Magyar Narancs, 01.12.2005 (Hungary)


More European films should be shown in Europe, Claude Miller, chairman of Europa Cinemas, demands in an interview. "European film makers occasionally discuss why it is that around 80 percent of all films shown in Europe's cinema's come from the USA." It's up to politicians to solve the problem at a legal level. "It worked in Korea. Ten years ago, 95 percent of all the films shown there were from the USA. Today this figure cannot legally exceed 50 percent. Korean films suddenly became not only the most popular in their own country but in Japan and China too, and some Korean film makers have become internationally famous."


The New York Times Magazine, 04.12.2005 (USA)


Peter Schneider's article in the New York Times Magazine paints a grisly picture of the "honour killings" in Germany's parallel Muslim society from the perspective of Berlin. "There is a new wall rising in the city of Berlin. To cross this wall you have to go to the city's central and northern districts - to Kreuzberg, Neukölln and Wedding - and you will find yourself in a world unknown to the majority of Berliners. Until recently, most Berliners held to the illusion that living together with some 300,000 Muslim immigrants and children of immigrants was basically working."

Get the signandsight newsletter for regular updates on feature articles.
signandsight.com - let's talk european.

 
More articles

Magazine Roundup

Tuesday 27 March, 2012

The Republicans are waging a war against women, the New York Magazine declares. Perhaps it's because women are so unabashed about reading porn in public - that's according to publisher Beatriz de Moura in El Pais Semanal, at least. Polityka remembers Operation Reinhard. Tensions are growing between Poland and Hungary as Victor Orban spreads his influence, prompting ruminations on East European absurdity from both Elet es Irodalom and salon.eu.sk. Wired is keeping its eyes peeled on the only unassuming sounding Utah Data Center.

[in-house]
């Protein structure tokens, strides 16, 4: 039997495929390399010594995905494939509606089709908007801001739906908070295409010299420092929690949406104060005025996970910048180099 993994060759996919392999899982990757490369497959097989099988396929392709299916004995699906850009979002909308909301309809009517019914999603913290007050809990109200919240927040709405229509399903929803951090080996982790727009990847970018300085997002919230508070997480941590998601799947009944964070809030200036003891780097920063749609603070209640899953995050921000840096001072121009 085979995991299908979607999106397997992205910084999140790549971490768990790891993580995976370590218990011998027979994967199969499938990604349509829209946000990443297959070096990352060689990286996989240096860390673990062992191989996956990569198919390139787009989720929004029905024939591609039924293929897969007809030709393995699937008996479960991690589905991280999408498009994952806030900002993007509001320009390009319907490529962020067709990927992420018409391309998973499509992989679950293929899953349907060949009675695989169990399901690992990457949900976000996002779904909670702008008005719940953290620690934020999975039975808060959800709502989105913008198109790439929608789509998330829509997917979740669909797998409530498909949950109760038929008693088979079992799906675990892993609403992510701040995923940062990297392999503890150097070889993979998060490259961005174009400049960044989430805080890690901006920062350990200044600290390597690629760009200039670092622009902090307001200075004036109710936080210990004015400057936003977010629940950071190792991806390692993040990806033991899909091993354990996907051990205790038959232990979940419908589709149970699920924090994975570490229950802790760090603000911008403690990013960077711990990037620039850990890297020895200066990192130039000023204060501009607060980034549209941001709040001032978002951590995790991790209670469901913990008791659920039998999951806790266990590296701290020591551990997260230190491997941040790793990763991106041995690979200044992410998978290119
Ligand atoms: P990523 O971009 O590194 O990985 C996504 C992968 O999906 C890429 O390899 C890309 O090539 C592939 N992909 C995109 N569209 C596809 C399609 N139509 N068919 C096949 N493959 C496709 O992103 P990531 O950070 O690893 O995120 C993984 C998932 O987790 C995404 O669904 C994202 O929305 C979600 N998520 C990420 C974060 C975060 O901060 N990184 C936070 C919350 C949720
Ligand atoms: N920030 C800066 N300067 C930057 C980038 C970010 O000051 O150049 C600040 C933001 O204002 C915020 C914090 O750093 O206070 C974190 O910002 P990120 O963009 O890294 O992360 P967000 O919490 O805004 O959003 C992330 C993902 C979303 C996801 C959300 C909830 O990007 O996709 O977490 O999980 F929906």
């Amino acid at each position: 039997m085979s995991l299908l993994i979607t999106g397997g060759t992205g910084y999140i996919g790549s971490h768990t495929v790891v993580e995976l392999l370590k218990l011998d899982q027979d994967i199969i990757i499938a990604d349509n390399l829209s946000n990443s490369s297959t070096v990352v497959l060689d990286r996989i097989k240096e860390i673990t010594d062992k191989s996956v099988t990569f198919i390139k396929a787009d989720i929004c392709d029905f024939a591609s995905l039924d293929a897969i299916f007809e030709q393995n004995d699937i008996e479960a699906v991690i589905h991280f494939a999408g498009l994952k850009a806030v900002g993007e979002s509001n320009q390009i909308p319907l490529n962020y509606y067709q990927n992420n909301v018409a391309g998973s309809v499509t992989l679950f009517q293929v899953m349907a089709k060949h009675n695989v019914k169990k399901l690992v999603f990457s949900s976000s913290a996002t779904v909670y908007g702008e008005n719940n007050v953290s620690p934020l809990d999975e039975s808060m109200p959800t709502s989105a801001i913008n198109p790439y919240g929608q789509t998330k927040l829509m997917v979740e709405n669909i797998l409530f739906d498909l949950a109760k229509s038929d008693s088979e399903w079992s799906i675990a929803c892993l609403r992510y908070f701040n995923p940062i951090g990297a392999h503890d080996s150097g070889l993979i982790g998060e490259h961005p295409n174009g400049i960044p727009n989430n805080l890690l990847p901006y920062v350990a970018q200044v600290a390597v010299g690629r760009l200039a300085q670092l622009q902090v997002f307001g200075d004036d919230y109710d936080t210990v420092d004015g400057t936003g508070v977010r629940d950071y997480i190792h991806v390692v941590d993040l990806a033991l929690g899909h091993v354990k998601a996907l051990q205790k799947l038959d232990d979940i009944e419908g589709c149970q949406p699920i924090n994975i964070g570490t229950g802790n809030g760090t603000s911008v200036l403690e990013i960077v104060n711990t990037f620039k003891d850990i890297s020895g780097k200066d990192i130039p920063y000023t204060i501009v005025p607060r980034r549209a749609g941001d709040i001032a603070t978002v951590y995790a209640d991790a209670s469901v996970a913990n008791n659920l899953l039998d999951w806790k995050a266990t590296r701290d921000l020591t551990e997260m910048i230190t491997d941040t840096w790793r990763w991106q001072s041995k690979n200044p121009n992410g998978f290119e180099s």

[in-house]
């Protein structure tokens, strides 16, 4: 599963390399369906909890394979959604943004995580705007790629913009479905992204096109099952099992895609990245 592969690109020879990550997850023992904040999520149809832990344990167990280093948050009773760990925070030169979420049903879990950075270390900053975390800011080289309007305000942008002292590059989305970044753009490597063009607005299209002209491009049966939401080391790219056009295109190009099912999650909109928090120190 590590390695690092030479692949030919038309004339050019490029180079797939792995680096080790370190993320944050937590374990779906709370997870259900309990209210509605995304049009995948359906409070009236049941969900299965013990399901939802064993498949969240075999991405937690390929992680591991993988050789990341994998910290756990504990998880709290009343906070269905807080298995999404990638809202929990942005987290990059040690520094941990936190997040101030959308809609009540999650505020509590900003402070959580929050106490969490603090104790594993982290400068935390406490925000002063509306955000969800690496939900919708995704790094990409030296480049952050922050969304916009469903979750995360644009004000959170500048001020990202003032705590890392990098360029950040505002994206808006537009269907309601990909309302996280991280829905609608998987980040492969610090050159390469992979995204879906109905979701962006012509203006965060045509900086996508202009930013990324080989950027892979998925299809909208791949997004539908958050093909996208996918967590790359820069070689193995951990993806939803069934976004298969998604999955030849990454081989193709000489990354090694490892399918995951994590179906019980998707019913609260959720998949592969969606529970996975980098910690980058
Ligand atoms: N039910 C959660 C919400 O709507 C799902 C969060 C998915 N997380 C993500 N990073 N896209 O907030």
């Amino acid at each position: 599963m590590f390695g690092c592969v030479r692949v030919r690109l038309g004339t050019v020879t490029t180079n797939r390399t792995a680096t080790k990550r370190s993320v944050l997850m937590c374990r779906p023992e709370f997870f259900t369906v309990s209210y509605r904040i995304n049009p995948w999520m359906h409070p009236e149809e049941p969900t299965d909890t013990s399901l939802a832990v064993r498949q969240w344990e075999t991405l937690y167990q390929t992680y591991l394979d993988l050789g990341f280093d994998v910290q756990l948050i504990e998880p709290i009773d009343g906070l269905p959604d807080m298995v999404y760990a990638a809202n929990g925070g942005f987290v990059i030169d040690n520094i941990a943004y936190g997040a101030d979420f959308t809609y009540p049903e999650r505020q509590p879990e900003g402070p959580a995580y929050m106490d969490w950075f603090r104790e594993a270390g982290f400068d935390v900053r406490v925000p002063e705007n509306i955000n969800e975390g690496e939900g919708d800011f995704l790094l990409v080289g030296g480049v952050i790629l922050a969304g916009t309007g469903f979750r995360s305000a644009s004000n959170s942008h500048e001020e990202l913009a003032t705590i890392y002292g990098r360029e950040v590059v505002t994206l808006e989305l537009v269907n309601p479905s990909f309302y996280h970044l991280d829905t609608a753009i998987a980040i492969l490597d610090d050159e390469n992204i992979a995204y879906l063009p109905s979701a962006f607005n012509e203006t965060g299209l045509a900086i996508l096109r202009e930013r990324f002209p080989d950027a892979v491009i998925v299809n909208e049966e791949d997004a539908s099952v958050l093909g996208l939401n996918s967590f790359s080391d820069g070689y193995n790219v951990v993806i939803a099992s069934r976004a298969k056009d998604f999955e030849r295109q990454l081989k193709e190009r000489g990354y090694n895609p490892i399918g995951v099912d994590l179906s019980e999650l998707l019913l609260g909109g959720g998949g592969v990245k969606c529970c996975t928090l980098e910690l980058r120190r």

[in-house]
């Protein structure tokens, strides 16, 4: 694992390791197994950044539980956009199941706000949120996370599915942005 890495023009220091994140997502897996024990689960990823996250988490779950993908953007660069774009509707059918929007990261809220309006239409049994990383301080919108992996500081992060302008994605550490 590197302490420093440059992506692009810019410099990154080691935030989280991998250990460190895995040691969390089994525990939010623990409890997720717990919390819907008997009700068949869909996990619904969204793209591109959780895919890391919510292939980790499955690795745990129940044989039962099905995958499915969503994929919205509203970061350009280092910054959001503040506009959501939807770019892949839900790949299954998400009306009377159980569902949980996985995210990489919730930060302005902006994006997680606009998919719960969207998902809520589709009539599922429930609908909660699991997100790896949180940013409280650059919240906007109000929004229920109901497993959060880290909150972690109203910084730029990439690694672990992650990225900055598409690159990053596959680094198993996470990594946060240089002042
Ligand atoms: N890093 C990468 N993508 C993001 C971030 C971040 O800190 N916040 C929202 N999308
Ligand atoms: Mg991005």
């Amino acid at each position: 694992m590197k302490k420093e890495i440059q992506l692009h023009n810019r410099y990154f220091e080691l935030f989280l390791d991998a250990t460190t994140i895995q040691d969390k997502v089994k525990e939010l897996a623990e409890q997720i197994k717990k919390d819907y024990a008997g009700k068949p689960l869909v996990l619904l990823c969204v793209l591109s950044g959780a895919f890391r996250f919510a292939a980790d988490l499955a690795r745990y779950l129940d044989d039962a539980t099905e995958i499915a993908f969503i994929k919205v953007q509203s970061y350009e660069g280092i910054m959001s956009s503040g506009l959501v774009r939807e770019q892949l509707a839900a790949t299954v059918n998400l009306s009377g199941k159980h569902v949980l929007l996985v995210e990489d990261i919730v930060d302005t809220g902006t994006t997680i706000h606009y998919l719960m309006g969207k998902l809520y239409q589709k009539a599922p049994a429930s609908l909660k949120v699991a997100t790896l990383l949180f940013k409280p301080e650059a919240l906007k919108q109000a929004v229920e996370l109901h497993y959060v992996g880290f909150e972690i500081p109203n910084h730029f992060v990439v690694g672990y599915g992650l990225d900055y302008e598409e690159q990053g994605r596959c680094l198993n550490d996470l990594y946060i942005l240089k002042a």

read more

Magazine Roundup

Tuesday 20 March, 2012

In Telerama, Benjamin Stora grabs hold of the Algerian boomerang. In Eurozine, Slavenka Drakulic tells the Venetians that they should be very scared of Chinese money. Bela Tarr tells the Frankfurter Rundschau and the Berliner Zeitung that his "Turin Horse", which ends in total darkness was not intended to depress. In die Welt, historian Dan Diner cannot agree with Timothy Snyder's "Bloodlands": National Socialism was not like Communism - because of Auschwitz.
read more

Magazine Roundup

Tuesday 13 March, 2012

In Perfil author Martin Kohn explains why Argentina would be less Argentinian if it won back the Falklands. In Il sole 24 ore, Armando Massarenti describes the Italians as a pack of illiterates sitting atop a treasure trove. Polityka introduces the Polish bestseller of the season: Danuta Walesa's autobiography. L'Express looks into the state of Japanese literature one year after Fukushima.
read more

Magazine Roundup

Tuesday 6 March, 2012

In Merkur, Stephan Wackwitz muses on poetry and absurdity in Tiflis. Outlook India happens on the 1980s Indian answer to "The Artist". Bloomberg Businessweek climbs into the cuckoo's nest with the German Samwar brothers. Salon.eu.sk learns how to line the pockets of a Slovenian politician. In the Süddeutsche Zeitung, Navid Kermani reports back impressed from the Karachi Literature Festival.
read more

Magazine Roundup

Tuesday 28 February, 2012

In La Vie des idees, historian Anastassios Anastassiadis explains why we should go easy on Greece. Author Aleksandar Hemon describes in Guernica how ethnic identity is indoctrinated in the classroom in Bosnia and Herzogovina. In Eurozine, Klaus-Michael Bogdal examines how Europe invented the Gypsies. Elet es Irodalon praises the hygiene obsession of German journalists. And Polityka pinpoints Polish schizophrenia.

read more

Magazine Roundup

Tuesday 21 February, 2012

The New Republic sees a war being waged in the USA against women's rights. For Rue89, people who put naked women on the front page of a newspaper should not be surprised if they go to jail. In Elet es Irodalom, historian Mirta Nunez Daaz-Balart explains why the wounds of the Franco regime never healed. In Eurozine, Stephen Holmes and Ivan Krastev see little in common between the protests in Russia and those in the Arab world.
read more

Magazine Roundup

Tuesday 14 February, 2012

In Letras Libras Enrique Krauze and Javier Sicilia fight over anarchy levels. In Elet es Irodalom Balint Kadar wants Budapest to jump on the Berlin bandwagon. In Le Monde Imre Kertesz has given up practically all hope for a democratic Hungary. Polityka ponders poetic inspiration and Wislawa Szymborska's "I don't know". In Espressso, Umberto Eco gets eschatological.